Lead Stories

Least competent magician: According to an Australian Broadcasting Commission report in June, Luke Dow, recuperating in a hospital in Mount Isa, was considering a lawsuit against an unnamed magician as a result of a recent performance during which Dow had volunteered to assist in two stunts. First, the magician was to knock a piece of paper out of Dow’s hand with a whip, but he missed, snapping Dow hard in the head. Dow nonetheless decided to participate in the second stunt, in which the magician, back turned, was to shoot a balloon held by Dow, using a mirror to aim. The shot hit Dow in the hand.

Six women filed a lawsuit in Birmingham in July against Alabama’s new ban on the sale of sex toys, defined as “any device designed or marketed as useful primarily for the stimulation of human genital organs.” According to the lawsuit, four of the women claim the law violates their privacy because they need sexual aids to achieve orgasm.

In Bridgeport, Connecticut, a 37-year-old man was put on probation and ordered to undergo counseling in July for breaking into a home in nearby Fairfield in April. According to police, the man wanted to kill some white people because he was tired of “honkies” not respecting him, and he knew white people lived in the house because it was painted white. The man is also white but believes he is black.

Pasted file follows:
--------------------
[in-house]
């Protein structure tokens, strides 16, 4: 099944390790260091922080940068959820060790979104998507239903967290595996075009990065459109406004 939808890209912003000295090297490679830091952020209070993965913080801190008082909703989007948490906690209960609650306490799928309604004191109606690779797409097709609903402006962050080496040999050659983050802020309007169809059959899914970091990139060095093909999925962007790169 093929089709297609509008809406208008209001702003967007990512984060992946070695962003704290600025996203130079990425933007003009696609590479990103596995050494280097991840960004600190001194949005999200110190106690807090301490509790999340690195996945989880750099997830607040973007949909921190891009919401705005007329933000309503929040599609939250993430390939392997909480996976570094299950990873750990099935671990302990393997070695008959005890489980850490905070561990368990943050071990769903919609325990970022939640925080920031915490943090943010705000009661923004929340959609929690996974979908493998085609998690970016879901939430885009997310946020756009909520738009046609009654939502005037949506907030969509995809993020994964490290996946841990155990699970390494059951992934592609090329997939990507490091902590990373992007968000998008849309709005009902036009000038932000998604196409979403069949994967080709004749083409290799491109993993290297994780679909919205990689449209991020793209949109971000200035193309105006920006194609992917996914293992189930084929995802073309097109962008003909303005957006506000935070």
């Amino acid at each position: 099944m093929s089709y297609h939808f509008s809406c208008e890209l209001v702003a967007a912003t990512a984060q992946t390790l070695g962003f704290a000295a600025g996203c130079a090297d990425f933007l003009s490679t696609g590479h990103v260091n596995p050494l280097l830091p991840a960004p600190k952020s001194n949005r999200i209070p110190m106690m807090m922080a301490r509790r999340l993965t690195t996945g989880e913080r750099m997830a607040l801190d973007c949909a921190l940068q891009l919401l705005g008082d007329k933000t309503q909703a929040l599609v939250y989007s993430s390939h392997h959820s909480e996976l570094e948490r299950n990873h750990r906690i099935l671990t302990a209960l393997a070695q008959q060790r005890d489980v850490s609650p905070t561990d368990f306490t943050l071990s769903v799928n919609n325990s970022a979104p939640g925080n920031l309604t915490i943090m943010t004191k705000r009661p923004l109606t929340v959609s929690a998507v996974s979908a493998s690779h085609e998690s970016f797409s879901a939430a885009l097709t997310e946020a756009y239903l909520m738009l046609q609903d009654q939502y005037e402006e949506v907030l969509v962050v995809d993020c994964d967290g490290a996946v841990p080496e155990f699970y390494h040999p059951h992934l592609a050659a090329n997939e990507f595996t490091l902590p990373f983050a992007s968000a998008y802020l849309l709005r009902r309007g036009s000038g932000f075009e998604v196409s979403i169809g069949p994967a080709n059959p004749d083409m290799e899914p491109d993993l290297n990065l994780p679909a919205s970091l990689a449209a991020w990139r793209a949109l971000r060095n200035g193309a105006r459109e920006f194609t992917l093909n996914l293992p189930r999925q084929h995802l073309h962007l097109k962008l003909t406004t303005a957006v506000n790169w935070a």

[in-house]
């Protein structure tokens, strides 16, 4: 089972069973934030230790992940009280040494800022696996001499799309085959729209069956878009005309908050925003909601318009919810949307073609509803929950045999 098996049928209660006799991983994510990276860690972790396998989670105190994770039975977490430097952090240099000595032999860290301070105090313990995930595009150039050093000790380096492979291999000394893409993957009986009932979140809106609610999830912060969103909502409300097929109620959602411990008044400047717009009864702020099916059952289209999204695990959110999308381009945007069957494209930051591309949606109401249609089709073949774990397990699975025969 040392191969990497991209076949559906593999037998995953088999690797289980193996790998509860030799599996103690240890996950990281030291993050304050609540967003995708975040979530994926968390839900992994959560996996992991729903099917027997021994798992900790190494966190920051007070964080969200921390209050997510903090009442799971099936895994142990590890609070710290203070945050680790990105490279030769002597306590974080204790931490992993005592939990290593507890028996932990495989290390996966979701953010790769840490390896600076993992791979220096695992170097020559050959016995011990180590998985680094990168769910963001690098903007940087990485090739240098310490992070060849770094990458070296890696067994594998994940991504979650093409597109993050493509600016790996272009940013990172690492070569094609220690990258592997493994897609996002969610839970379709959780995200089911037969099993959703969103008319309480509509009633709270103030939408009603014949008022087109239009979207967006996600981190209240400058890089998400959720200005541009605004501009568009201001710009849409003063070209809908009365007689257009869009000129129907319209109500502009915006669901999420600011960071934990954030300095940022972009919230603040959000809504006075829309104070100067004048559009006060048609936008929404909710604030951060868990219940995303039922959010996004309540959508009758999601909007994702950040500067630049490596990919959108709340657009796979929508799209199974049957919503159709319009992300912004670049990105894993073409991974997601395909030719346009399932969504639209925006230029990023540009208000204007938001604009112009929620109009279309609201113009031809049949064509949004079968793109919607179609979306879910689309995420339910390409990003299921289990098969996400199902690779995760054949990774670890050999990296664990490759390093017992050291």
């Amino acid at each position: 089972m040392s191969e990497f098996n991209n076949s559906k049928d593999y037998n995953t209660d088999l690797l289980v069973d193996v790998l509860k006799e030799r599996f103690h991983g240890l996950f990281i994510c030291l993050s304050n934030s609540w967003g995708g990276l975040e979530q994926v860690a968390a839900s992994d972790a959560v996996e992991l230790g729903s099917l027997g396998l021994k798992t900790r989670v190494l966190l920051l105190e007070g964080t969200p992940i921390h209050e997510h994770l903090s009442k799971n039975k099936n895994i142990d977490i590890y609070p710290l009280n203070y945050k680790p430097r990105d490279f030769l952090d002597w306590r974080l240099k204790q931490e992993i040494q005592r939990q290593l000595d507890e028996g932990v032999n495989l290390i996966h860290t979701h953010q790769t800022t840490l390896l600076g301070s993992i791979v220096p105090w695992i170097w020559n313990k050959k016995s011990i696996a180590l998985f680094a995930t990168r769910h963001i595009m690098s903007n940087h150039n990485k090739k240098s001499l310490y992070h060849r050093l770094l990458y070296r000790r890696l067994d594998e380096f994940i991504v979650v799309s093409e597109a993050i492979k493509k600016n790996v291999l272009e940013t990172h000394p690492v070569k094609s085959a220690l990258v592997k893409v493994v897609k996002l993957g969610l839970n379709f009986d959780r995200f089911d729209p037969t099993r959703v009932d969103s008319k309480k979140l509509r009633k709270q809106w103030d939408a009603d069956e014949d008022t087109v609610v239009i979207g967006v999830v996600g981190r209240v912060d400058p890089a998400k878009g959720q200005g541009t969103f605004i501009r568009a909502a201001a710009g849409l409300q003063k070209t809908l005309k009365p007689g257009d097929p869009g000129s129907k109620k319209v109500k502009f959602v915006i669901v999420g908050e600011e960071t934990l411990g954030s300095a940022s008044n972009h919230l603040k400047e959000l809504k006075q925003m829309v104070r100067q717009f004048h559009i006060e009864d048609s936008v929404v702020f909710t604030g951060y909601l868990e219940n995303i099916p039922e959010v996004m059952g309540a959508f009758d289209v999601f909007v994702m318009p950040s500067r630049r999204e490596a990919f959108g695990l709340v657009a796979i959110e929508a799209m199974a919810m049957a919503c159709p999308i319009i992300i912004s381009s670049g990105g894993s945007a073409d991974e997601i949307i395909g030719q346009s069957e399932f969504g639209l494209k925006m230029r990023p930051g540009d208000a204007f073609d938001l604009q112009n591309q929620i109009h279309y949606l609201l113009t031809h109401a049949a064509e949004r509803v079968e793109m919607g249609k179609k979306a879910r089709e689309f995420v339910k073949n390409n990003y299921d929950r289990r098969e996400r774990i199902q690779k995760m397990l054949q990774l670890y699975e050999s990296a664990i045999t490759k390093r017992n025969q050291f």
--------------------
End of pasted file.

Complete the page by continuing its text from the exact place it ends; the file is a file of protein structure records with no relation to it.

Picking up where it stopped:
Doesn’t Anyone Drive Sober Anymore?

In Colonial Beach, Virginia, Michael L. Long, 46, was charged with DUI in May as he pulled up in a limo at the local high school to pick up students who had hired him as a graduation-night designated driver. Two weeks later in Minneapolis, Curtiss Clarin, 56, was charged with DUI and failure to submit to a Breathalyzer test. For the last 15 years, Clarin has been employed by the Minneapolis Police Department to testify in jury trials about how Breathalyzers work.

News From the Disrespect Community

In May Professor John H. Lammers was fired by the University of Central Arkansas for making a snorting noise as he passed school administrators with whom he’d been feuding. And in February Jermaine Brown and his cousin Jonas Brown, both 21, were sentenced in Durham, North Carolina, to six months in jail for riddling a man’s car with bullets. According to the prosecutor, they said the man had “looked at them funny.”

No Stress Picking Up the Paycheck

In March of last year Algie Toomer won a $100,000 settlement against the state of North Carolina for harassment resulting from a power struggle in his office at the Department of Motor Vehicles. A legislative committee investigating the situation called him once as a witness, and in June of this year Toomer announced that the hearing was so stressful he had been advised by doctors to take the next year off. And two employees of the Canadian Department of Foreign Affairs haven’t been to work since April because they say harassment by their supervisors would cause them to lapse into clinical depression.

Mixed News on Smoking

A study released in July by a University of London Institute of Psychiatry researcher concluded that the workplace accident rate on England’s annual nonsmoking day has gone up every year since it was implemented 13 years ago. In July preliminary findings of a Boston University medical school study revealed that smoking could reduce the size of a man’s erection.